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sugar lumps

With sugar and sugary drinks featuring in the news so much this week, here are some thoughts on the sugar debate and some tips and advice on how to keep sugar levels under control.   Whilst fizzy drinks are a key player in this debate, and have been the focus of this week’s publicity, there are a number of other culprits which are more relevant to little ones.

Awareness of the impact of sugar on babies and toddlers – both in terms of their teeth and bodyweight has grown significantly over the last few years.   When Sam (now 12) was little, diluted fruit juice, raisins and flavoured rice cakes were snacks he ate on a regular basis. They felt healthy and were certainly marketed as such.    On many occasions, Sam would be handed a little box of raisins or flavoured rice cakes to keep him quiet whilst we were out shopping or to keep him going until lunch or tea time.  He was such an active little boy, there was no chance of him getting fat and luckily his teeth didn’t suffer as a result.  Some of my friends weren’t so lucky and their little ones needed fillings in their milk teeth.

Despite all the advice and our good intentions, sugar is all around us and, whilst we can carefully monitor the diets of our very little ones, as soon as children get a little older they will be exposed to sugar.  Unfortunately, sugary snacks do taste delicious to most people so helping our children learn to manage their behaviour in relation to sugar from an early age is really important.  I really believe children should be allowed sugary treats sometimes, allowing a little in moderation will, I feel, help them grow up with a balanced approach to food, rather than encouraging food fads.  I would also much prefer them to be eating natural sugar occasionally rather than products flavoured with some of the many artificial sweeteners available nowadays.

Here are some ideas and tips I’ve picked from articles I’ve read over the last few years to help keep the sugar under control:

Fruit Juice

orange juiceGenerally viewed as a healthy drink, packed with vitamin C and other nutritional goodies – fruit juice  is packed full of sugar.  Whilst the whole fruit is good for our children (lots of vitamins, antioxidants and fibre), the processing of  fruit to turn it into fruit juice increases the sugar and teeth damaging acid content.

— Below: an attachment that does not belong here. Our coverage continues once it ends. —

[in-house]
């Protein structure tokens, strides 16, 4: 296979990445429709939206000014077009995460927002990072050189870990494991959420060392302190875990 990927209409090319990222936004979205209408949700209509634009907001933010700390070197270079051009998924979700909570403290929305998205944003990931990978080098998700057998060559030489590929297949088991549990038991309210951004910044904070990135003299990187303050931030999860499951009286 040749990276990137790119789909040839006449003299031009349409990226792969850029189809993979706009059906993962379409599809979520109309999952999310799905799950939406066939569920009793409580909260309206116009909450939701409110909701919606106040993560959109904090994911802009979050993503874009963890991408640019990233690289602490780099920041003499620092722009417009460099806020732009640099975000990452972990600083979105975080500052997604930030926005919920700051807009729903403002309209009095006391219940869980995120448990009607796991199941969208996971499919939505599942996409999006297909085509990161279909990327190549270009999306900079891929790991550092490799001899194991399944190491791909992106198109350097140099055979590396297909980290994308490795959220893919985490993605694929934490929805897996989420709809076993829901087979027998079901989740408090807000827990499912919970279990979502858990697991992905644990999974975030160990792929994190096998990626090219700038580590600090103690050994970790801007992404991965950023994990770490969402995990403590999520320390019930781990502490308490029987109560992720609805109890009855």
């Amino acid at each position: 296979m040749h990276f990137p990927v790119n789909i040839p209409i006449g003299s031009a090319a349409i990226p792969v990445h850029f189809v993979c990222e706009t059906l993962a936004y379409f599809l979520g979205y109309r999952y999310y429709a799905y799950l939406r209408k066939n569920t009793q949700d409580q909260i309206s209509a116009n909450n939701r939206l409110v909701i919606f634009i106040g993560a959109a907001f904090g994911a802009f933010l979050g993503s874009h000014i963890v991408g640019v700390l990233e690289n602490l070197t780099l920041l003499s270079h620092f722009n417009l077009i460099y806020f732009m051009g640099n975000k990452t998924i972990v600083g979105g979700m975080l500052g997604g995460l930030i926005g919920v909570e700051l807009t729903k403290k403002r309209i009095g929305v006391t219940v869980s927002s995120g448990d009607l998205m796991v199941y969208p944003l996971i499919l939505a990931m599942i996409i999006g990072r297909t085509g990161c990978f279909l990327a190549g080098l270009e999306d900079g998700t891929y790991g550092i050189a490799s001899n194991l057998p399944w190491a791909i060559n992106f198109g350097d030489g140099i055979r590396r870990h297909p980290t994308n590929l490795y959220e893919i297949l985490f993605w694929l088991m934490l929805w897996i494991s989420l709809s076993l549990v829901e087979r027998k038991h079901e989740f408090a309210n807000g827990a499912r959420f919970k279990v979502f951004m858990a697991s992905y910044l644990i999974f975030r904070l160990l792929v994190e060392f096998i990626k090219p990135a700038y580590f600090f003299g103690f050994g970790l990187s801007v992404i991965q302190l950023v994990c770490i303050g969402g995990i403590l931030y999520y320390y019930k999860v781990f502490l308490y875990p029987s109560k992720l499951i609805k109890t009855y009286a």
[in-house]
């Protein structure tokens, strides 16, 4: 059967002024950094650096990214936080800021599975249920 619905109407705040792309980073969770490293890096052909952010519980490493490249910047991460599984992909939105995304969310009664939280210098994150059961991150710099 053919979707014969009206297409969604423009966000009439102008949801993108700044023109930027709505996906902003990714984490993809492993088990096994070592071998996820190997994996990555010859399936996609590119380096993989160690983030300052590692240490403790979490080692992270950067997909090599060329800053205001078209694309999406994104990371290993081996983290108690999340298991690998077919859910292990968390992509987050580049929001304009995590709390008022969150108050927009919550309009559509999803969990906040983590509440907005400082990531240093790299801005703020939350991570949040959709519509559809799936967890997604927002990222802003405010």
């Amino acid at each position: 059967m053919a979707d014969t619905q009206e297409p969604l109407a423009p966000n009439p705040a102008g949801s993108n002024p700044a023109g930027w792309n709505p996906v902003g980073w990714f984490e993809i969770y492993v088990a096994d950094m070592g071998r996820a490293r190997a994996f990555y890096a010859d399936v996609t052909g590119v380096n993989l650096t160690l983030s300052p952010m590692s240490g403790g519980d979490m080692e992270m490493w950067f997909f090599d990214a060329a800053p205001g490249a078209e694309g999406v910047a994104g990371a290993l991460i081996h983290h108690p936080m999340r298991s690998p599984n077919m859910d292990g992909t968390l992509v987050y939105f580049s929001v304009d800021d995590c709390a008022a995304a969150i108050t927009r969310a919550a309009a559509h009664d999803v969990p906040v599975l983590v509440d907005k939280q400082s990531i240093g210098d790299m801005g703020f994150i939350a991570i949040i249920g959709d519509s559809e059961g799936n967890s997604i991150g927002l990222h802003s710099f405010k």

Water and milk are the healthiest options but some children just don’t like either of these and fruit juice is viewed as the next best option.  If offering your child fruit juice, here are some guidelines:

  • Always dilute the fruit juice – for younger babies this should be 10 parts water to 1 part fruit juice.  From the age of 2, this ratio can be reduced – although it’s still a good idea to keep diluting fruit juice – at least one part to two parts water.
  • If your child is used to drinking fruit juice undiluted, start by diluting the juice just a little bit so they are unlikely to notice.  As they get used to the new taste, you can dilute a little more.
  • Serve fruit juice (diluted) at meals.  This reduces the chance of tooth decay as the acid will get mixed with other foods and has less chance to damage the teeth.
  • Offer fruit juice in an open cup or through a straw – never in a bottle.  This way the fruit sugars have less direct contact with the teeth

Cereals 

Some breakfast cereals are major culprits on the sugar front – with even some of the ‘healthier’ cereals having a high sugar content.  It’s worth double checking the sugar content of favourite cereals.  If it feels too high to be eating regularly:

  • Offer alternatives or limit the occasions when they are allowed it
    • Weekends only, every other day, holidays
  • Mix with another healthier cereal so the sugar content is not as high
  • If they really won’t eat healthier cereals, offer other options such as wholegrain toast, scrambled eggs or boiled eggs and soldiers etc.

Cleaning teeth straight after breakfast when sweet cereals have been eaten can also lead to problems.  Janet Clarke from the British Dental Association explains ‘while regular brushing is essential, you should avoid it within 30 minutes of eating sweet foods as it increases the acid erosion on teeth’

Dried Fruit

Raisins are such a great little snack for toddlers – packed full of nutrients and the process of taking the raisins out of the little box is not only good for hand / eye coordination but also keeps little ones busy for a while!   Snacks like this don’t need to be completely excluded from your little one’s diet – we just need to think about when to offer them

  • As a snack immediately after mealtimes when the extra saliva from the meal helps protect teeth from acid attacks
  • Serving the snack in one sitting – rather than letting your child graze over a long period – this is when sugars and acids do most damage
  • Offering something alkaline such as cheese afterwards which helps neutralise the bacteria which cause decay.  This is something I did for Florence – she was allowed her raisins (which kept her quiet for a few minutes and gave me a welcome few minutes of peace!) and was then given a chunk of cheese.  This not only reassured me her teeth were not being damaged, but also improved the quality of the snack and filled her up for a little longer.

Here are some alternative healthy, less sugary snack ideas:

  • vegetablesCubes of cheese
  • Slices of apple
  • Breadsticks – with or without healthy dips such as houmous, soft cheese
  • Plain popcorn
  • Oatcakes / pitta bread – either plain or with dips / soft cheese
  • Raw vegetables
  • Toast / Sandwiches – made at home with savoury fillings

As always our tunic bibs and bibs can help keep little ones clean when at home or out and about and our splash mats which can also double up as mini table cloths or picnic mats can help manage the mess at snack time when at home.